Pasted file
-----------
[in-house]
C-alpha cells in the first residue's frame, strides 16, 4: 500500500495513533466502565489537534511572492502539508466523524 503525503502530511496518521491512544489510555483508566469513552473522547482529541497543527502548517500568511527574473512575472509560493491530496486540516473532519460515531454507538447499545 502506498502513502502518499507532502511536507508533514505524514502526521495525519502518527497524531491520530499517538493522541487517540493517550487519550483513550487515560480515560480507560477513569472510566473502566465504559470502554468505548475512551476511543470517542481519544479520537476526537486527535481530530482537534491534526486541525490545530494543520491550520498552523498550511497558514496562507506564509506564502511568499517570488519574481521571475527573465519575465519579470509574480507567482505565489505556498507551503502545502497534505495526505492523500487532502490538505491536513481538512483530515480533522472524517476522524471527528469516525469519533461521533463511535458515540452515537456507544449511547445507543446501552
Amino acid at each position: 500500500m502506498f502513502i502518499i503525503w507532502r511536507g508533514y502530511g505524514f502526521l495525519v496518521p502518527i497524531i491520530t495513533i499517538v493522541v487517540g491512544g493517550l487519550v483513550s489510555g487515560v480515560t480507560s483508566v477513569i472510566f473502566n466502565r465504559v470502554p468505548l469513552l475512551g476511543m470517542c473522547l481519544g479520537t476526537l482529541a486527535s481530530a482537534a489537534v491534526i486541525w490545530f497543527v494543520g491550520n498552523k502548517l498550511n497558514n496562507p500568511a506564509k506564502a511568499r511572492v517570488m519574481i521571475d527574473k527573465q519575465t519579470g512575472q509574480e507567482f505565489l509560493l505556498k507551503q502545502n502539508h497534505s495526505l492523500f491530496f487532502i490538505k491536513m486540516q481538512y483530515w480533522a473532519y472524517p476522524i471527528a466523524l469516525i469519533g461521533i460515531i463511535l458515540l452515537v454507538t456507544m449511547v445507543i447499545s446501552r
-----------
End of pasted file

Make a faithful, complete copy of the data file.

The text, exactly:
[in-house]
C-alpha cells in the first residue's frame, strides 16, 4: 500500500495513533466502565489537534511572492502539508466523524 503525503502530511496518521491512544489510555483508566469513552473522547482529541497543527502548517500568511527574473512575472509560493491530496486540516473532519460515531454507538447499545 502506498502513502502518499507532502511536507508533514505524514502526521495525519502518527497524531491520530499517538493522541487517540493517550487519550483513550487515560480515560480507560477513569472510566473502566465504559470502554468505548475512551476511543470517542481519544479520537476526537486527535481530530482537534491534526486541525490545530494543520491550520498552523498550511497558514496562507506564509506564502511568499517570488519574481521571475527573465519575465519579470509574480507567482505565489505556498507551503502545502497534505495526505492523500487532502490538505491536513481538512483530515480533522472524517476522524471527528469516525469519533461521533463511535458515540452515537456507544449511547445507543446501552
Amino acid at each position: 500500500m502506498f502513502i502518499i503525503w507532502r511536507g508533514y502530511g505524514f502526521l495525519v496518521p502518527i497524531i491520530t495513533i499517538v493522541v487517540g491512544g493517550l487519550v483513550s489510555g487515560v480515560t480507560s483508566v477513569i472510566f473502566n466502565r465504559v470502554p468505548l469513552l475512551g476511543m470517542c473522547l481519544g479520537t476526537l482529541a486527535s481530530a482537534a489537534v491534526i486541525w490545530f497543527v494543520g491550520n498552523k502548517l498550511n497558514n496562507p500568511a506564509k506564502a511568499r511572492v517570488m519574481i521571475d527574473k527573465q519575465t519579470g512575472q509574480e507567482f505565489l509560493l505556498k507551503q502545502n502539508h497534505s495526505l492523500f491530496f487532502i490538505k491536513m486540516q481538512y483530515w480533522a473532519y472524517p476522524i471527528a466523524l469516525i469519533g461521533i460515531i463511535l458515540l452515537v454507538t456507544m449511547v445507543i447499545s446501552r